Saturday, October 8, 2011

Magical Transitions and the Wisdom of Cutting Away the Superfluous in the Digital Concert Hall

Violinist Nikolaj Znaider mentioned "the wisdom of cutting away the superfluous" during his intermission interview with Berliner Philharmoniker violist Amihai Grosz in a concert broadcast through the Digital Concert Hall.

He was referring to a saying attributed to Michelangelo, but that particular wisdom was the single most striking aspect of his performance of the Sibelius Violin Concerto with the Berliner Philharmoniker. Unlike many soloists who have matched wits with this famous concerto, Znaider chose an understated almost conversational framework, choosing to "cut away" the idea that every note in the work must be played molto espressivo. This interpretation was refreshing, and it gave him more room to lift the slowly arcing intensity curves that shape the work. When the time came for passionate outbursts the sound was welcome.

Znaider delivered this performance on the 18th century Guarneri “del Gesu” that Fritz Kreisler played as his primary instrument from 1904-1919. The instrument had an amazingly rich and varied low register and seems to sing with a choir of musical ghosts.

Bernard Haitink was the scheduled conductor, but he needed to cancel due to illness, so the young Slovakian conductor Juraj Valcuha got the call. Valcuha projected confidence and led the orchestra with cerebral elegance throughout the evening.

Valcuha did have trouble holding the Philharmoniker back in several moments of the work, like the opening of the third movement, where the dynamic level was too loud and the sound was too heavy. But Valcuha and Znaider also chose to "cut away" the sense of parody in the finale that many interpretations seek. They played the music with a soulful and sexy dance energy and when the the great dark force that closes the movement swept through it seemed a culmination rather than a contradiction.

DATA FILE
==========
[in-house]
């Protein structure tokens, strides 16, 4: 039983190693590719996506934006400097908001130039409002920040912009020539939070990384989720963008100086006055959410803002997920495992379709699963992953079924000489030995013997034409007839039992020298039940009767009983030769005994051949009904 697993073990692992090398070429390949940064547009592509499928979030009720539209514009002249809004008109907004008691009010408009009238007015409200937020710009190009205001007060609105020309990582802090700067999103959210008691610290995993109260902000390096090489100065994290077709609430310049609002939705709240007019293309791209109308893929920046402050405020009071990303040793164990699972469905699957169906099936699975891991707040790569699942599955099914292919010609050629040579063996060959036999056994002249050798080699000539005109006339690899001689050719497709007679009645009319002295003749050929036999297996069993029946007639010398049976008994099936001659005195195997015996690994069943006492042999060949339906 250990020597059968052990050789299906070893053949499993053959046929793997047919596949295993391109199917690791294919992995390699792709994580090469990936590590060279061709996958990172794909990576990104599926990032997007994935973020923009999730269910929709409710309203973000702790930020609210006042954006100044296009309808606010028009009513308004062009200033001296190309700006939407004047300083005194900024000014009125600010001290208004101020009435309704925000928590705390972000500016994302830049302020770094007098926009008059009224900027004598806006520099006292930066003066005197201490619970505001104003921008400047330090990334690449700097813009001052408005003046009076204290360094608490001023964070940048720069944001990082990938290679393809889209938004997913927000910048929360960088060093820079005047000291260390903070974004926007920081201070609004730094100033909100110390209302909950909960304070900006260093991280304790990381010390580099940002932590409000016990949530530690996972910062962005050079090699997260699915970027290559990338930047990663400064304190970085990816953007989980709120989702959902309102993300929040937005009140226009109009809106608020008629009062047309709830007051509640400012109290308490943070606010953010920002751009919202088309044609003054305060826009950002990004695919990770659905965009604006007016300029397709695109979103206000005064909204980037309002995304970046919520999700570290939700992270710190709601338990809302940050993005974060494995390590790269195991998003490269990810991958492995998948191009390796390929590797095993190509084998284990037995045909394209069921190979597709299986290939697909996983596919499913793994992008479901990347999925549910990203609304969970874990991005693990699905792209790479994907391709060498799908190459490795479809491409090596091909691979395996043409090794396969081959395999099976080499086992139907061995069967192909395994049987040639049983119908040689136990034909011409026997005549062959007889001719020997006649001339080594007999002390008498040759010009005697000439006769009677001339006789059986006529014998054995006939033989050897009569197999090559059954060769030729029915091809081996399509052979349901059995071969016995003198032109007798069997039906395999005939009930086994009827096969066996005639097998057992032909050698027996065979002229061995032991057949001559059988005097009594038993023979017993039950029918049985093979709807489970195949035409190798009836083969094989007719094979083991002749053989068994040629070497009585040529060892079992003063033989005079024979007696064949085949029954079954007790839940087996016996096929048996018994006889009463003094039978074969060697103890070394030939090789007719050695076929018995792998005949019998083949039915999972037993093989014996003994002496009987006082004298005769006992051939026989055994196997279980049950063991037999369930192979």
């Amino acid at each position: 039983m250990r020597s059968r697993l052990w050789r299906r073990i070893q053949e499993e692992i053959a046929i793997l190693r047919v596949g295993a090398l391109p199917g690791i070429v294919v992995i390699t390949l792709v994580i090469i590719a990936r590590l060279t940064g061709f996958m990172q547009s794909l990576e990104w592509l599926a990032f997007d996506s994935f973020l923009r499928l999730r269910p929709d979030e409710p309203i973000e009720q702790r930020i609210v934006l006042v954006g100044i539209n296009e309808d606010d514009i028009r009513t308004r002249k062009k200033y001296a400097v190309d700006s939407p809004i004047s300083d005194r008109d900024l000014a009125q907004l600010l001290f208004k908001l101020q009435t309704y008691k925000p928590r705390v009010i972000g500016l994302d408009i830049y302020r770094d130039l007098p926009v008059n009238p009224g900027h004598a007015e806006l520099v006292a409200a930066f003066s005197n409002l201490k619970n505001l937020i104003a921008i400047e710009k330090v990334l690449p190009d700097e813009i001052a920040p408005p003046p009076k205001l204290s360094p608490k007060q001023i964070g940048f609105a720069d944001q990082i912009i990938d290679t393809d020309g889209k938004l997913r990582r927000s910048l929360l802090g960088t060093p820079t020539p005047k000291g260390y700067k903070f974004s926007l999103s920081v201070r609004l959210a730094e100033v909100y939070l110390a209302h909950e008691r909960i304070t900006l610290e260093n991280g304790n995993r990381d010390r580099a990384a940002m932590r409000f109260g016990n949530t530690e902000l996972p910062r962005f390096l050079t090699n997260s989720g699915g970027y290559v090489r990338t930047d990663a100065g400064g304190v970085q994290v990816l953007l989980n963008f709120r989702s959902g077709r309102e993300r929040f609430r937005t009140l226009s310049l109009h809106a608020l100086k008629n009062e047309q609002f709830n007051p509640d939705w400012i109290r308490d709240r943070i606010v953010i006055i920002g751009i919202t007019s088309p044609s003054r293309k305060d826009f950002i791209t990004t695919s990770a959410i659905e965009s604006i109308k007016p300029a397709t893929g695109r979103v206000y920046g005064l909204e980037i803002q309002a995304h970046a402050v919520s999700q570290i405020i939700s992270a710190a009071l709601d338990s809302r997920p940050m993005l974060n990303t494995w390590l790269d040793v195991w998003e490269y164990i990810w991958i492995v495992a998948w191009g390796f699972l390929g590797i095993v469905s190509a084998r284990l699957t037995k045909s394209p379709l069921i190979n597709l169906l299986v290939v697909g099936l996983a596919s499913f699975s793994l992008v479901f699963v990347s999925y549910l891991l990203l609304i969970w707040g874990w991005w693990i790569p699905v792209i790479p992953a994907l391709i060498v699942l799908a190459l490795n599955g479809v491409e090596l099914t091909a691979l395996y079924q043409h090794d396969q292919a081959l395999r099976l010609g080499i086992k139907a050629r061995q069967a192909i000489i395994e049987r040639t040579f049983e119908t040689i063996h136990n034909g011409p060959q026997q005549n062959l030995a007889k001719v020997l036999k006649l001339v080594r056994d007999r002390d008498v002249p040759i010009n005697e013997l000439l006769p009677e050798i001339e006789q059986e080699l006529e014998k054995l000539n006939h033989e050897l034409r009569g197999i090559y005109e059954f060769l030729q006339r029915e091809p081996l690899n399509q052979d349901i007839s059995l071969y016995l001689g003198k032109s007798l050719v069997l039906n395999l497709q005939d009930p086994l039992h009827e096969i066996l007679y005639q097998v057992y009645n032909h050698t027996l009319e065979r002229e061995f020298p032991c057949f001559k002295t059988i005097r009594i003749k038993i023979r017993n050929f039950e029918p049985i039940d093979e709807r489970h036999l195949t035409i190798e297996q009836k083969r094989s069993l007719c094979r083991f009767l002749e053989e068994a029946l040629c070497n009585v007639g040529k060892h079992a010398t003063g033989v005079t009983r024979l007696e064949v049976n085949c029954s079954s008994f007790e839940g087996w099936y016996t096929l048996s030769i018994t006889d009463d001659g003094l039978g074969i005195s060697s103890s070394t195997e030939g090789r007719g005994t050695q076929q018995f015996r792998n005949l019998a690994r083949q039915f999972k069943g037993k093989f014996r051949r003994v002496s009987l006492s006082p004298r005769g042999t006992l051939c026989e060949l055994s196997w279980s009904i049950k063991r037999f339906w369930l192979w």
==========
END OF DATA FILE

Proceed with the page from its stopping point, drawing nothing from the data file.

Valcuha was able to shift around the program that Haitink had planned, which included the Eroica Symphony. The Tchaikovsky Symphony No. 1 and Weber's Euryanthe Overture were tasty choices, and seemed much more interesting than the previously scheduled fare.

It became an evening of magical transitions.

The Euryanthe Overture opened its development with whispered music for 8 muted solo violins in colors that shifted with smoky edges through several minor keys. Somehow this passage seemed to speak directly to the retransition in the first movement of the Tchaikovsky symphony where an elemental and sparse pattern of syncopated intervals emerged from an otherwise logical development section.

The finale of the Tchaikovsky first symphony has an interpretive challenge. The introduction is long...and it returns at the end of the movement. But Valcuha led us perfectly from this return through another magical transition: rising chromatic lines that slowly pulled the music away, and pointed it with great skill toward the allegro vivo sprint that ended the work in breathless euphoria.

It was a program of works that harmonized. Listen again to the opening of the Sibelius concerto, and then the opening of the first movement of the Tchaikovsky. Right?

Valcuha was not only confident onstage, through some clever concert programming he started his success even before he arrived. That was a magical transition in its own right.

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